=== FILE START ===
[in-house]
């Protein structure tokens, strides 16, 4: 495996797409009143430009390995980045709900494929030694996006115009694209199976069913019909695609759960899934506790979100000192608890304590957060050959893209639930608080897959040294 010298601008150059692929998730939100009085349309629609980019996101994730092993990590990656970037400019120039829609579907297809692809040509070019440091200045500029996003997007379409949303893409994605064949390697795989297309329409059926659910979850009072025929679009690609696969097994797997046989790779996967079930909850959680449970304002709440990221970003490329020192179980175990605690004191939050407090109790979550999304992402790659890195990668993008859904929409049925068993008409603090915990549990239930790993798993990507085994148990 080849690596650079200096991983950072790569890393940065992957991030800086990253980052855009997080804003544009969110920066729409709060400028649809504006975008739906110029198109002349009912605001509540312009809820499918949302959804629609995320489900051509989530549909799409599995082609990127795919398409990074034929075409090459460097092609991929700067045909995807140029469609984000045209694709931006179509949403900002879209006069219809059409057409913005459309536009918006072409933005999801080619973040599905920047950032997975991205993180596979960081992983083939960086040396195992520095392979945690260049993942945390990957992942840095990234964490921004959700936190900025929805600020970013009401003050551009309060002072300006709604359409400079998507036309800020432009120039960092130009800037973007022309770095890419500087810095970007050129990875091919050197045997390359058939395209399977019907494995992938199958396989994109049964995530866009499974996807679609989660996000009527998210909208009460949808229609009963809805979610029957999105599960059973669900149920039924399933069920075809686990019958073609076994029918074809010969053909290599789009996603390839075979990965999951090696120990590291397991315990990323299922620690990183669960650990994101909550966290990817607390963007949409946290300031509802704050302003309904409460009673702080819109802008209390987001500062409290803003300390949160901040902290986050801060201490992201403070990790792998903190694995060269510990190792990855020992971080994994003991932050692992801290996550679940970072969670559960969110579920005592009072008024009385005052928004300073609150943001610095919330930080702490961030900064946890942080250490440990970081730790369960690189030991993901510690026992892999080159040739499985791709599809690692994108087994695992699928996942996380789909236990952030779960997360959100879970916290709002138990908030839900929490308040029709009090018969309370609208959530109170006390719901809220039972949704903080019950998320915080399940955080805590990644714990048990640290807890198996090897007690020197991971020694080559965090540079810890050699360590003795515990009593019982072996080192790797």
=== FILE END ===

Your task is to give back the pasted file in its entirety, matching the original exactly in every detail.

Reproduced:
[in-house]
């Protein structure tokens, strides 16, 4: 495996797409009143430009390995980045709900494929030694996006115009694209199976069913019909695609759960899934506790979100000192608890304590957060050959893209639930608080897959040294 010298601008150059692929998730939100009085349309629609980019996101994730092993990590990656970037400019120039829609579907297809692809040509070019440091200045500029996003997007379409949303893409994605064949390697795989297309329409059926659910979850009072025929679009690609696969097994797997046989790779996967079930909850959680449970304002709440990221970003490329020192179980175990605690004191939050407090109790979550999304992402790659890195990668993008859904929409049925068993008409603090915990549990239930790993798993990507085994148990 080849690596650079200096991983950072790569890393940065992957991030800086990253980052855009997080804003544009969110920066729409709060400028649809504006975008739906110029198109002349009912605001509540312009809820499918949302959804629609995320489900051509989530549909799409599995082609990127795919398409990074034929075409090459460097092609991929700067045909995807140029469609984000045209694709931006179509949403900002879209006069219809059409057409913005459309536009918006072409933005999801080619973040599905920047950032997975991205993180596979960081992983083939960086040396195992520095392979945690260049993942945390990957992942840095990234964490921004959700936190900025929805600020970013009401003050551009309060002072300006709604359409400079998507036309800020432009120039960092130009800037973007022309770095890419500087810095970007050129990875091919050197045997390359058939395209399977019907494995992938199958396989994109049964995530866009499974996807679609989660996000009527998210909208009460949808229609009963809805979610029957999105599960059973669900149920039924399933069920075809686990019958073609076994029918074809010969053909290599789009996603390839075979990965999951090696120990590291397991315990990323299922620690990183669960650990994101909550966290990817607390963007949409946290300031509802704050302003309904409460009673702080819109802008209390987001500062409290803003300390949160901040902290986050801060201490992201403070990790792998903190694995060269510990190792990855020992971080994994003991932050692992801290996550679940970072969670559960969110579920005592009072008024009385005052928004300073609150943001610095919330930080702490961030900064946890942080250490440990970081730790369960690189030991993901510690026992892999080159040739499985791709599809690692994108087994695992699928996942996380789909236990952030779960997360959100879970916290709002138990908030839900929490308040029709009090018969309370609208959530109170006390719901809220039972949704903080019950998320915080399940955080805590990644714990048990640290807890198996090897007690020197991971020694080559965090540079810890050699360590003795515990009593019982072996080192790797």